Karajan artists: Elisabeth Schwarzkopf – Mozart and Strauss in perfection
“You see that blonde girl over there? She is one of the most promising singers in Central Europe. She will be one of our stars of the future.”
Karajan to Walter Legge about Elisabeth Schwarzkopf in 1946
There are certainly very few artists whose career is as closely associated with Karajan’s as Elisabeth Schwarzkopf. Between 1947 and 1964, they performed 150 times together and recorded some of the most ambitious projects of their time.
Karajan’s influence on Schwarzkopf’s singing technique was important, as she told Karajan’s biographer Richard Osborne: “One thing we did learn from Karajan was how to interiorise the drama in works by Mozart and Richard Strauss. At moments of intense quiet, he would make us stand absolutely still and sing with an awed sotto voce. It was chamber music of the soul, the expression of things one person cannot speak to another. Most conductors wouldn’t have dared ask for such quiet because their control of the orchestra was insufficiently exact. But Karajan could do it.”
We’ve prepared playlists with Karajan and Schwarzkopf. Listen here.
Schwarzkopf, being the wife of Karajan’s producer and friend Walter Legge, knew Karajan very well. Karajan was strongly interested in the power of hypnosis. Elisabeth Schwarzkopf remembered sitting for several hours with Karajan waiting at an airport in Spain. At one point, Karajan noticed a woman who was sitting with her husband nearby. The couple had their backs to Karajan. “I’ll hypnotise that woman,” Karajan announced. He proposed Schwarzkopf to bet the Spanish coins she had left that within sixty seconds of his concentrating on the woman’s back she would turn round and look at him. Schwarzkopf recalled: “It took less than thirty seconds. Suddenly she spun round and stared straight at him. He was so thrilled by this. He was like a little boy who had performed some kind of magic trick.”
“’Der Rosenkavalier’ was Karajan’s last operatic collaboration with Walter Legge. They had recorded six operas together – ‘Hänsel und Gretel’, ‘Ariadne auf Naxos’, ‘Così fan tutte’, ‘Die Fledermaus’, ‘Falstaff’ and ‘Der Rosenkavalier’ – all of which can lay claim, in one way or another, to classic status. (Richard Osborne)”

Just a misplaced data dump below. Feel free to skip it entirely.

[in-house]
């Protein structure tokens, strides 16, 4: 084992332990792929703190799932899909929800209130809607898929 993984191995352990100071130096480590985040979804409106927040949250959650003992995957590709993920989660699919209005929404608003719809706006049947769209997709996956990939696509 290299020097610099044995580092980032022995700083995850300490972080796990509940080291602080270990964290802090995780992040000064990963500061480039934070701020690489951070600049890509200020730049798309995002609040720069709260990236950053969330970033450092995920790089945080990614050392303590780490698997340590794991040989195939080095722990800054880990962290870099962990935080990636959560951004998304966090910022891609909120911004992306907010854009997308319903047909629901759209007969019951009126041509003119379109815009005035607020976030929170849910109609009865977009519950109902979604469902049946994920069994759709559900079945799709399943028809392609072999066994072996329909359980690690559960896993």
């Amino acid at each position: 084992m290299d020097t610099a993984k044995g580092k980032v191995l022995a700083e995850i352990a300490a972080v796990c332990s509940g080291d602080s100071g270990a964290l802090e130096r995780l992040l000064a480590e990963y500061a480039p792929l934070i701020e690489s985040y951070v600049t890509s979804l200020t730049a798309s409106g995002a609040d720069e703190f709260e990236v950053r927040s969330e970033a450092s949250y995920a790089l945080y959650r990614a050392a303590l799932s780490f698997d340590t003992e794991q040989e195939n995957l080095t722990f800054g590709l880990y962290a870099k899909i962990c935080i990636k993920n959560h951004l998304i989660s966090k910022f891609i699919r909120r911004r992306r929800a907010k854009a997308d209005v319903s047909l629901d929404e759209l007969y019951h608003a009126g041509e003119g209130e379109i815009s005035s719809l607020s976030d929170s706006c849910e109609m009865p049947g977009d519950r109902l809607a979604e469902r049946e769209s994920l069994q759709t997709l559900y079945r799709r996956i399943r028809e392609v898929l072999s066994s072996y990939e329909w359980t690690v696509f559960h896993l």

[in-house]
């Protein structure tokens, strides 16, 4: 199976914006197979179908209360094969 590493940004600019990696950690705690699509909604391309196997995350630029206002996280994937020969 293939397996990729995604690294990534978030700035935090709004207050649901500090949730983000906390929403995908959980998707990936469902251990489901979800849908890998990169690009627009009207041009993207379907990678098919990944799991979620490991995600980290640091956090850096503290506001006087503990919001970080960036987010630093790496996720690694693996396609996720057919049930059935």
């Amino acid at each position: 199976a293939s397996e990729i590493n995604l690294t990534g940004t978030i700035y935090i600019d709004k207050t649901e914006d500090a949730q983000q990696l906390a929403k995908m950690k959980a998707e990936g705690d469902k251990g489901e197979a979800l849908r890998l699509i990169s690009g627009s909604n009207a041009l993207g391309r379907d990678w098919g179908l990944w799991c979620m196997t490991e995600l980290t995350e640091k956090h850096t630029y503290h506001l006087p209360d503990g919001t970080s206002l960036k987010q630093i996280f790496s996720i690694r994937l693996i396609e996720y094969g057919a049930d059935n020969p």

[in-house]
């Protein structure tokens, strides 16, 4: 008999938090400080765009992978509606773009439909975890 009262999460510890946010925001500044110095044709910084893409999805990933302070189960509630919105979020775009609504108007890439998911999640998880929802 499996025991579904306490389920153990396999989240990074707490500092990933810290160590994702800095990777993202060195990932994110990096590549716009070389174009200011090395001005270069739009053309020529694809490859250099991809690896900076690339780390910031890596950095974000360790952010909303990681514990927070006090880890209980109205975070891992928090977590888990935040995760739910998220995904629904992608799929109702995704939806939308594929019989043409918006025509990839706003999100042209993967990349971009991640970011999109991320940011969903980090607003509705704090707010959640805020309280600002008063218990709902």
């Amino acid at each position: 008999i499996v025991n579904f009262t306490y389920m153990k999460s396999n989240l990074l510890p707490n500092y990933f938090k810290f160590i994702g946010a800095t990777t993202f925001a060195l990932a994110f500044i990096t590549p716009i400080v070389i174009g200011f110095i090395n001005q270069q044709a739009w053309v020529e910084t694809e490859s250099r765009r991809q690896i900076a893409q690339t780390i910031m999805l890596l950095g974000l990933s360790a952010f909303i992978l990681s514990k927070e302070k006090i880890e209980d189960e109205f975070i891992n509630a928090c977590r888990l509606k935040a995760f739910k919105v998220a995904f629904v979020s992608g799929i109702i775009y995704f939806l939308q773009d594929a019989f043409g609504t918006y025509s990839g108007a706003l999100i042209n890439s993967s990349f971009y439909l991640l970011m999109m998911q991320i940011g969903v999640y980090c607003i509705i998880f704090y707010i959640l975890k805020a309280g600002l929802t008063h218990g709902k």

And all of these recordings were produced with Elisabeth Schwarzkopf. This letter was written by Karajan on the occasion of Elisabeth Schwarzkopf’s 70th birthday in 1985.
My very dear Elisabeth,
It is hardly believable that you’re celebrating you’re 70th birthday – we all neglect time because we’ve been connected artistically and personally through many years. With joy I remember our start when we had to work on the interpretation of every single tone. You are certainly the singer who was quickest to understand what Walter Legge and I imagined as the ideal interpretation. You were able to make this vision come true – a hundred percent without compromise. The huge legacy that you have created exists as a testimonial of your great art and as an incentive for your successors. I deeply regret that in those days the filming technique was not advanced enough for the world to see the equal perfection with which you managed the visual aspect. I can only thank you for all the beauty we have been privileged to experience in your presence and through your efforts. It is also very brave and commendable that you continue to teach these abilities to young people. You may have reached 70 years, but in your heart you’re as young now as you were then.
Bless you and all the best!
— P.R. Jenkins